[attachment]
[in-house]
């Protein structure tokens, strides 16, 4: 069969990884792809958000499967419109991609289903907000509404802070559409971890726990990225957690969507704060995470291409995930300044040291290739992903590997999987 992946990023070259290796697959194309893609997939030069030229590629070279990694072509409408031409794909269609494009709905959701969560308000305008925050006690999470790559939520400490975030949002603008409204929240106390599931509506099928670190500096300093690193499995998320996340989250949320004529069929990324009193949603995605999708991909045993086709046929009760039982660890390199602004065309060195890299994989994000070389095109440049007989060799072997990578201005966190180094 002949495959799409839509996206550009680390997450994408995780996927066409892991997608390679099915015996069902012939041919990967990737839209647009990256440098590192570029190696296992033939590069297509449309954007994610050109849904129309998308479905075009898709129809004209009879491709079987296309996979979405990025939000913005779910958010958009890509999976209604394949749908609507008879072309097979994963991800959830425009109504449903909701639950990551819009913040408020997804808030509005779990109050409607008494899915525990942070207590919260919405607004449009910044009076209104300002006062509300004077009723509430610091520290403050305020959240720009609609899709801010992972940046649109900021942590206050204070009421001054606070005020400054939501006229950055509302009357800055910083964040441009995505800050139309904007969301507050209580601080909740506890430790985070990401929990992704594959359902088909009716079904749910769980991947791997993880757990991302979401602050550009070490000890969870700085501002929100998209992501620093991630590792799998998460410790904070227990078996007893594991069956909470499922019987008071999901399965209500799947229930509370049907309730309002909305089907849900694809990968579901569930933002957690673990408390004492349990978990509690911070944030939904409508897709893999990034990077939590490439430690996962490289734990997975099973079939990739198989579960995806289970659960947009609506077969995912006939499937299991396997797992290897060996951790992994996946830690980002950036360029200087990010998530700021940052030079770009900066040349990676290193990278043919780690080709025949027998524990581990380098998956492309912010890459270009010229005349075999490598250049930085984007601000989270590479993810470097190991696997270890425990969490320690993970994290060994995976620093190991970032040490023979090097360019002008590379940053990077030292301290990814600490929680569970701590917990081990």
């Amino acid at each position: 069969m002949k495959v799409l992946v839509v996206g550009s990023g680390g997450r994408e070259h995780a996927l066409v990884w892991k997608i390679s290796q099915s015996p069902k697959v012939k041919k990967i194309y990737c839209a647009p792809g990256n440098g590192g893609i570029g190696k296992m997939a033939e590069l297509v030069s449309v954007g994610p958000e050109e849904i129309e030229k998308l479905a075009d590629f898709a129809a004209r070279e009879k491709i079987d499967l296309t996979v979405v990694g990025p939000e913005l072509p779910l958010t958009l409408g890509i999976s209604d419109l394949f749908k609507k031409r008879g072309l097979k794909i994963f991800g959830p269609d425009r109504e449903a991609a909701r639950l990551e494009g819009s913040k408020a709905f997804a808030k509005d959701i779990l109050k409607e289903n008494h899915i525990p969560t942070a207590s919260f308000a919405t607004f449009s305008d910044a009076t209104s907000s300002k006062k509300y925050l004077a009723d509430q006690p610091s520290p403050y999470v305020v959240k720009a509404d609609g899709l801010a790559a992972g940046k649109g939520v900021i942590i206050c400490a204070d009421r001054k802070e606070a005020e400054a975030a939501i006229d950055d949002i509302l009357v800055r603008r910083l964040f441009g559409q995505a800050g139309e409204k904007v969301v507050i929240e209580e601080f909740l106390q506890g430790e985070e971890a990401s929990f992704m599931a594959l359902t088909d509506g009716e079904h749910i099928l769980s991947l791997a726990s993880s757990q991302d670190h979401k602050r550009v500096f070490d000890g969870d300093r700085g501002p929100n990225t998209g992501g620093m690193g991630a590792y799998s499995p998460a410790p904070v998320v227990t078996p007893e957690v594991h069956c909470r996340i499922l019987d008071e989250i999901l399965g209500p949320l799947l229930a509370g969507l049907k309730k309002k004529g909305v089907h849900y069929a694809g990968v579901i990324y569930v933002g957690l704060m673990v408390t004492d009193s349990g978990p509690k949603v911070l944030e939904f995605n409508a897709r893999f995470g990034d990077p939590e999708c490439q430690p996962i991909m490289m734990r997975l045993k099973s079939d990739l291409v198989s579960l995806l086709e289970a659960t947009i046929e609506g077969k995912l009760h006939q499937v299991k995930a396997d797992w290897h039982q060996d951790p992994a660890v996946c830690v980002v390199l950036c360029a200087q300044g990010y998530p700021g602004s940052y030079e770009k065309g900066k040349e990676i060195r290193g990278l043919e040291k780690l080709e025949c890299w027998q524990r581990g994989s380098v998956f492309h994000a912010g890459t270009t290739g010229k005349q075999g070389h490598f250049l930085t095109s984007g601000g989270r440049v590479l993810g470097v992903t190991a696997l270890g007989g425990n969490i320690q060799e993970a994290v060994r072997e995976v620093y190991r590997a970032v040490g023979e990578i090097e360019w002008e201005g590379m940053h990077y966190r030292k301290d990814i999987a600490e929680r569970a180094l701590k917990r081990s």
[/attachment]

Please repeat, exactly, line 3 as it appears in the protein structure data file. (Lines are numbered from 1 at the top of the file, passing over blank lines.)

């Amino acid at each position: 069969m002949k495959v799409l992946v839509v996206g550009s990023g680390g997450r994408e070259h995780a996927l066409v990884w892991k997608i390679s290796q099915s015996p069902k697959v012939k041919k990967i194309y990737c839209a647009p792809g990256n440098g590192g893609i570029g190696k296992m997939a033939e590069l297509v030069s449309v954007g994610p958000e050109e849904i129309e030229k998308l479905a075009d590629f898709a129809a004209r070279e009879k491709i079987d499967l296309t996979v979405v990694g990025p939000e913005l072509p779910l958010t958009l409408g890509i999976s209604d419109l394949f749908k609507k031409r008879g072309l097979k794909i994963f991800g959830p269609d425009r109504e449903a991609a909701r639950l990551e494009g819009s913040k408020a709905f997804a808030k509005d959701i779990l109050k409607e289903n008494h899915i525990p969560t942070a207590s919260f308000a919405t607004f449009s305008d910044a009076t209104s907000s300002k006062k509300y925050l004077a009723d509430q006690p610091s520290p403050y999470v305020v959240k720009a509404d609609g899709l801010a790559a992972g940046k649109g939520v900021i942590i206050c400490a204070d009421r001054k802070e606070a005020e400054a975030a939501i006229d950055d949002i509302l009357v800055r603008r910083l964040f441009g559409q995505a800050g139309e409204k904007v969301v507050i929240e209580e601080f909740l106390q506890g430790e985070e971890a990401s929990f992704m599931a594959l359902t088909d509506g009716e079904h749910i099928l769980s991947l791997a726990s993880s757990q991302d670190h979401k602050r550009v500096f070490d000890g969870d300093r700085g501002p929100n990225t998209g992501g620093m690193g991630a590792y799998s499995p998460a410790p904070v998320v227990t078996p007893e957690v594991h069956c909470r996340i499922l019987d008071e989250i999901l399965g209500p949320l799947l229930a509370g969507l049907k309730k309002k004529g909305v089907h849900y069929a694809g990968v579901i990324y569930v933002g957690l704060m673990v408390t004492d009193s349990g978990p509690k949603v911070l944030e939904f995605n409508a897709r893999f995470g990034d990077p939590e999708c490439q430690p996962i991909m490289m734990r997975l045993k099973s079939d990739l291409v198989s579960l995806l086709e289970a659960t947009i046929e609506g077969k995912l009760h006939q499937v299991k995930a396997d797992w290897h039982q060996d951790p992994a660890v996946c830690v980002v390199l950036c360029a200087q300044g990010y998530p700021g602004s940052y030079e770009k065309g900066k040349e990676i060195r290193g990278l043919e040291k780690l080709e025949c890299w027998q524990r581990g994989s380098v998956f492309h994000a912010g890459t270009t290739g010229k005349q075999g070389h490598f250049l930085t095109s984007g601000g989270r440049v590479l993810g470097v992903t190991a696997l270890g007989g425990n969490i320690q060799e993970a994290v060994r072997e995976v620093y190991r590997a970032v040490g023979e990578i090097e360019w002008e201005g590379m940053h990077y966190r030292k301290d990814i999987a600490e929680r569970a180094l701590k917990r081990s």